Feminists Start The #VaginaChallenge To Raise Money For Planned Parenthood

Hannah Bleau

It’s time for you chumps to expand your vocabulary. Let’s face it. This world is far to male-centric. The patriarchy still continues to dictate the words that come out of our mouths, even though we don’t realize it. Wanna know how I know that?

“Vagina.” People are afraid to say the world, “vagina.” At least, according to SheKnows health editor Elizabeth Yuko. She believes we need to change that. In fact, “vagina” should become part of our “everyday vocabulary.”

“But it’s not just old white dude doctors who are uncomfortable with vaginas,” she writes. “Different surveys have found that between 35 and 65 percent of women are uncomfortable saying the word “vagina.” Translation: We’ve been so conditioned to think of women’s bodies as shameful or inappropriate that we have trouble using the correct term for a part of our own anatomy. That’s messed up.”

No. That translation is messed up. I don’t think women are afraid to say the word vagina. We just don’t think it’s an interesting subject to bring up in every day conversations. “Penis” doesn’t come up in everyday conversations either, but it’s not because people are afraid to say it. It’s because people generally don’t want to talk about male junk during their lunch break. Same goes for vaginas. Unfortunately for me, “vagina” is already practically part of my everyday vocabulary. #ThanksFeminists.

She continues:

Although I grew up in a generation and household full of vaginal euphemisms (one of the kids in my neighborhood growing up told us the polite term was “a girl’s front butt”), it’s heartening to encounter children of my peers who use anatomically correct terms without thinking twice.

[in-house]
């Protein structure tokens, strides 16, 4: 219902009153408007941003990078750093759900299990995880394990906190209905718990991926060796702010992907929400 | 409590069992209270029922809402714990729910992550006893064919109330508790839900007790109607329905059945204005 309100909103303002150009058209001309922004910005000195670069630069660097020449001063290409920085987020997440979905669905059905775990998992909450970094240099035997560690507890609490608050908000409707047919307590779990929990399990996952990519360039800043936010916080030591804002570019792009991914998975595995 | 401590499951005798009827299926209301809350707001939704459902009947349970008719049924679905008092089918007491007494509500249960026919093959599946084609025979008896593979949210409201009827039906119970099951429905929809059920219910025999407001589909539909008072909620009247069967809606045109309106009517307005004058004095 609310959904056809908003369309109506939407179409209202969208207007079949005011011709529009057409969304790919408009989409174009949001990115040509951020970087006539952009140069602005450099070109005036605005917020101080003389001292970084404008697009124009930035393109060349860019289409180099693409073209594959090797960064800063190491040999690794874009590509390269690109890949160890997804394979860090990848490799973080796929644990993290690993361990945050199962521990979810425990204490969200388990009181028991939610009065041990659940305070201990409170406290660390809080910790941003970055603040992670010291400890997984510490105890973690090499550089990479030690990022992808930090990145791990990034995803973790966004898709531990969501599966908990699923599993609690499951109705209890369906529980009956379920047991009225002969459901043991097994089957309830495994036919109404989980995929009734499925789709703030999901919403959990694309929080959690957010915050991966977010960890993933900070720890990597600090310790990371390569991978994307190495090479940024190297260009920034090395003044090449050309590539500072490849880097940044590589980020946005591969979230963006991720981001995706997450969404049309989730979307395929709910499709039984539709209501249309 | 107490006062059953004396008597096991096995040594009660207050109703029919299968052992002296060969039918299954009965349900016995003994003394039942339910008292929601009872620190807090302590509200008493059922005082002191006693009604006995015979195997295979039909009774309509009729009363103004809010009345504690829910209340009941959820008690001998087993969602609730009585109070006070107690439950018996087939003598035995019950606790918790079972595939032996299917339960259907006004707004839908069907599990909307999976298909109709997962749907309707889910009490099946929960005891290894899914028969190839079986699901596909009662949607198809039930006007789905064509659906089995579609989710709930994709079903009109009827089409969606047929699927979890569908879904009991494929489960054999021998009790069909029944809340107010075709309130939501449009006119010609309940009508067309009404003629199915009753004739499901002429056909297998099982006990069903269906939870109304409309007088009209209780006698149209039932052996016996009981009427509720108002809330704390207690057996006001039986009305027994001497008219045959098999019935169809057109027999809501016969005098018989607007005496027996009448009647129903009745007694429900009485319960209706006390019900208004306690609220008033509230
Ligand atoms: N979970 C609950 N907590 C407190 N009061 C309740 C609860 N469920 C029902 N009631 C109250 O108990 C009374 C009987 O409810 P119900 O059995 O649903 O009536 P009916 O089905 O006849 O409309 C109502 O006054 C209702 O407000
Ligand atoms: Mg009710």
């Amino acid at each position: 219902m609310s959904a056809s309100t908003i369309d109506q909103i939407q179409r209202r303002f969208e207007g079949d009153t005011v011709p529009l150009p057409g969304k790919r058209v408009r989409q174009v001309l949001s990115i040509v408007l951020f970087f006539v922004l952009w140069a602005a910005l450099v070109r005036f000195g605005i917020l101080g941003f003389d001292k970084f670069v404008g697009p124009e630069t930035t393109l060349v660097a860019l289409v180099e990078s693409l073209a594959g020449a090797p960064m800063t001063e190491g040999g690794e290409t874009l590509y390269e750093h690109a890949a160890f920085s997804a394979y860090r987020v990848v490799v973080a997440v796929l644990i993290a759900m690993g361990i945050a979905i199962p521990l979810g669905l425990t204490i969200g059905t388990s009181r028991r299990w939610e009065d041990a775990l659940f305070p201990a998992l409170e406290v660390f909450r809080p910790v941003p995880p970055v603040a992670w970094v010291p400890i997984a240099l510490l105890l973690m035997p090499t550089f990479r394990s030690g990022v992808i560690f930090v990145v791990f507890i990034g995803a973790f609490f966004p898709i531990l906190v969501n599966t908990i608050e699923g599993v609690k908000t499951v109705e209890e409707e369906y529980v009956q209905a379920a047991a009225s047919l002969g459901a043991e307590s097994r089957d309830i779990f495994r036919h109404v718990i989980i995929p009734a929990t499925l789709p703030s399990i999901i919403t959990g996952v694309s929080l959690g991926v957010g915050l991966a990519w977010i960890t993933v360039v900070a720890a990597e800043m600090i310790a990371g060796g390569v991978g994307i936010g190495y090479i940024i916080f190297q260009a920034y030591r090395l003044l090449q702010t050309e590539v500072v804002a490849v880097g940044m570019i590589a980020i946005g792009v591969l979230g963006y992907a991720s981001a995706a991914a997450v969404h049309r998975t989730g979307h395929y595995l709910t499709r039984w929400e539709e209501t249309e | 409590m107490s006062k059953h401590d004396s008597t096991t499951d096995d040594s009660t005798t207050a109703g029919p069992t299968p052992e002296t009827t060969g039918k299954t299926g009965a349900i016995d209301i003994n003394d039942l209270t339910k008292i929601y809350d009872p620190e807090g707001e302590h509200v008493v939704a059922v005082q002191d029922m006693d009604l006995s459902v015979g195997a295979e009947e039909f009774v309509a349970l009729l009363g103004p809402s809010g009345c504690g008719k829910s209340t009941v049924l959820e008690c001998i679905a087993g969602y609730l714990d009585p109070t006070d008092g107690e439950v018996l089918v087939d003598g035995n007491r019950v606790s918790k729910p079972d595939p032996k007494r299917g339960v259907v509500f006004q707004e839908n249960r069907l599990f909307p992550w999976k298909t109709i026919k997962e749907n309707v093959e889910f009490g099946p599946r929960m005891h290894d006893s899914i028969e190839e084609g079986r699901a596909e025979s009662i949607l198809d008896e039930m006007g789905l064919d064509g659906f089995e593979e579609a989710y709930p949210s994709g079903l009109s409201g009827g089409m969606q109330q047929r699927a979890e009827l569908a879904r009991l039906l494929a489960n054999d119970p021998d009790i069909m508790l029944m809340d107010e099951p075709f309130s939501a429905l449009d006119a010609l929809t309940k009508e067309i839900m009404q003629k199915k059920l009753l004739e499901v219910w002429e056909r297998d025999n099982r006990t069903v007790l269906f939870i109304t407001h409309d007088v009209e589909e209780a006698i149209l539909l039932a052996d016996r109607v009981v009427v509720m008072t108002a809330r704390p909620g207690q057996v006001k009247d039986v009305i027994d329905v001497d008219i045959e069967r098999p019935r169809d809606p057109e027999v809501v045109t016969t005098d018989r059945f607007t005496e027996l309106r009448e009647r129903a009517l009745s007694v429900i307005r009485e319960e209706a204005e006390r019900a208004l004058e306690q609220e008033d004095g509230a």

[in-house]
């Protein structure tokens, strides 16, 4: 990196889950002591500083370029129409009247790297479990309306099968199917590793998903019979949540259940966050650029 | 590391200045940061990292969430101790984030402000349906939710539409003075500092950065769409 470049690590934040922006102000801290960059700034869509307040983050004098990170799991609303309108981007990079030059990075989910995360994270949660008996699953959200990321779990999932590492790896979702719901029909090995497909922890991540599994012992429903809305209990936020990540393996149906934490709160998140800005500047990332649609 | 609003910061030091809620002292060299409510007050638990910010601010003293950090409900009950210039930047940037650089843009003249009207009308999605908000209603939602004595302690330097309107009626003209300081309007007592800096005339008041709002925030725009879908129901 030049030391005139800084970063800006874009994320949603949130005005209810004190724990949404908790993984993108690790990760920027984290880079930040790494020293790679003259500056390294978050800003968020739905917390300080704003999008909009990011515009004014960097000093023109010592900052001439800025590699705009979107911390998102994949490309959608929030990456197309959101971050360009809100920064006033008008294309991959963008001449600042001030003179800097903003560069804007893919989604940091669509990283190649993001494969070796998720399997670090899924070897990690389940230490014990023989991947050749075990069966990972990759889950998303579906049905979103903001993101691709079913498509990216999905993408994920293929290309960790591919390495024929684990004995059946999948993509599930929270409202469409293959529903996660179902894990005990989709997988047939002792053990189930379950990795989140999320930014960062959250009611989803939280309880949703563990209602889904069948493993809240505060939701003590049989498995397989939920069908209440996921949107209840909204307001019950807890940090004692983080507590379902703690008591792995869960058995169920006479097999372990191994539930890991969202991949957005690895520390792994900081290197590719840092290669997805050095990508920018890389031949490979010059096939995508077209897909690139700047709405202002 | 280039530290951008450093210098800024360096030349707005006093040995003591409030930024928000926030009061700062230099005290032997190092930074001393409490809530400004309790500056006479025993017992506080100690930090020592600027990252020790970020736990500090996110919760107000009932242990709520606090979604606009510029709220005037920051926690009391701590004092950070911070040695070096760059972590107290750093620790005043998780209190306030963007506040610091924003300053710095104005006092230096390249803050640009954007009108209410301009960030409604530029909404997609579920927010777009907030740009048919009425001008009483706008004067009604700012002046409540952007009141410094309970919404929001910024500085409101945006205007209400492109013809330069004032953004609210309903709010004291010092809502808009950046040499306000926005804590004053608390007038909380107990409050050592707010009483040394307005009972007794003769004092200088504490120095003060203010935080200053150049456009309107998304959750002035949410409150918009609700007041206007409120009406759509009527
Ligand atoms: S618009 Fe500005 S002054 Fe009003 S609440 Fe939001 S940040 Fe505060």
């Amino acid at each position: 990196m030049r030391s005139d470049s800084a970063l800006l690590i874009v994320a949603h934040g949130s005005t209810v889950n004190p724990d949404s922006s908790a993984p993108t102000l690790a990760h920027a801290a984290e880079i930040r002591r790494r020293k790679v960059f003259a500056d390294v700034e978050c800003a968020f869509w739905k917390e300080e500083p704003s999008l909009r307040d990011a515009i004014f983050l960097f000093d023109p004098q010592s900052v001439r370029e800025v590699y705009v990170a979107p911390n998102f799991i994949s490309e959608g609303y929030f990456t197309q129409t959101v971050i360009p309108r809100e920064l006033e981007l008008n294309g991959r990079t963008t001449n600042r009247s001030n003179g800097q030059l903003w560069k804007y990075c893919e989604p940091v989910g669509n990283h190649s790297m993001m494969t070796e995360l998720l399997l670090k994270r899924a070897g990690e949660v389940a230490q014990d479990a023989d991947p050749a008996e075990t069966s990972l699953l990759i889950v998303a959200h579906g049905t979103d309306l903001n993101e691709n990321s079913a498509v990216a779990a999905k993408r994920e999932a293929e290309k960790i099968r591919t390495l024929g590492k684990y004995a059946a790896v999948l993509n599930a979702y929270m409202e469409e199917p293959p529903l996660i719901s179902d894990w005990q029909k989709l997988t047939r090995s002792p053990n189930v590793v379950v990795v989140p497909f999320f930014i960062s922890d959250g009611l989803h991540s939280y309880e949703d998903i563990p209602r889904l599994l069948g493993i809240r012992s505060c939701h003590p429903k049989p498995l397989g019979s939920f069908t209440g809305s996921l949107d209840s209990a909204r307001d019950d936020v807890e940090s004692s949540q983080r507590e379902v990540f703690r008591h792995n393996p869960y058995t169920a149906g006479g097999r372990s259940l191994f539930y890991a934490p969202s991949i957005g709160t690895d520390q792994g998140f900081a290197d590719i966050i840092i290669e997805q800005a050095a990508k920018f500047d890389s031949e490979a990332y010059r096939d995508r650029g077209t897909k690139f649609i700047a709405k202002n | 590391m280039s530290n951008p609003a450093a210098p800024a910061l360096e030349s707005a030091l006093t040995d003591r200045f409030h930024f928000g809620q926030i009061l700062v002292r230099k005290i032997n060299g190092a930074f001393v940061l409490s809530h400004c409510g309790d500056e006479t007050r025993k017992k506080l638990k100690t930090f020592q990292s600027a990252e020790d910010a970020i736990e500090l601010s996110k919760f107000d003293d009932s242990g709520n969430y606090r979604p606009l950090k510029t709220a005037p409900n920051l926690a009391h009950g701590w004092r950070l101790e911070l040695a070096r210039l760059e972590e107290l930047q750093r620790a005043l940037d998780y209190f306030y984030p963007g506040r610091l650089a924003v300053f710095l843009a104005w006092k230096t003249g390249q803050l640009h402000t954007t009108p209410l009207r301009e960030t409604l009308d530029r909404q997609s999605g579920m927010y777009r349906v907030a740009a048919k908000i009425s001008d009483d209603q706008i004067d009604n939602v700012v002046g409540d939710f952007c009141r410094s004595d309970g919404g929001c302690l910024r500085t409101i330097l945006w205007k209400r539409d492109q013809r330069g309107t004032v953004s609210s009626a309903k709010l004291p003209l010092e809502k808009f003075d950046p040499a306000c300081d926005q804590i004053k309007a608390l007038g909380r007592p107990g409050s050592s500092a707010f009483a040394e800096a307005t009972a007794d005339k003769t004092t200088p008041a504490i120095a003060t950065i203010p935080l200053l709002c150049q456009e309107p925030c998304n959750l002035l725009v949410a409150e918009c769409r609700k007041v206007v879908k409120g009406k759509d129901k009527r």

Recently, I was spending time with my friend’s 4-year-old daughter playing nailsalon. When one of the bottles of polish went missing, I asked if she was sitting on it. She stood up, saw that she was in fact sitting on the sparkly pink bottle and said, “Yes, it was under my butt.” She then paused for a second, reassessing the bottle’s position, then corrected herself: “Actually, no. It was under my vagina.” Then we went back to our regularly scheduled manicure — no giggling or embarrassment over using the word — it was, after all, just another body part.

 

We should all be like my friend’s daughter, shamelessly using the word in everyday conversation like it was normal — because it is. And that’s exactly what the Vagina Challenge aims to encourage.

That’s right. There’s a challenge. The #VaginaChallenge, and it’s dumber than you think. To participate in the challenge, you must take a video of yourself shouting, “VAGINA!” in a public, use the hashtag #VaginaChallenge and invite three other friends to do the same. If you do this, Vagisil will donate $5 to Planned Parenthood.

That’s it. Shout “vagina” in public. Post the video online with the hashtag, invite friends, and Planned Parenthood gets money.

I am completely embarrassed for my gender right now.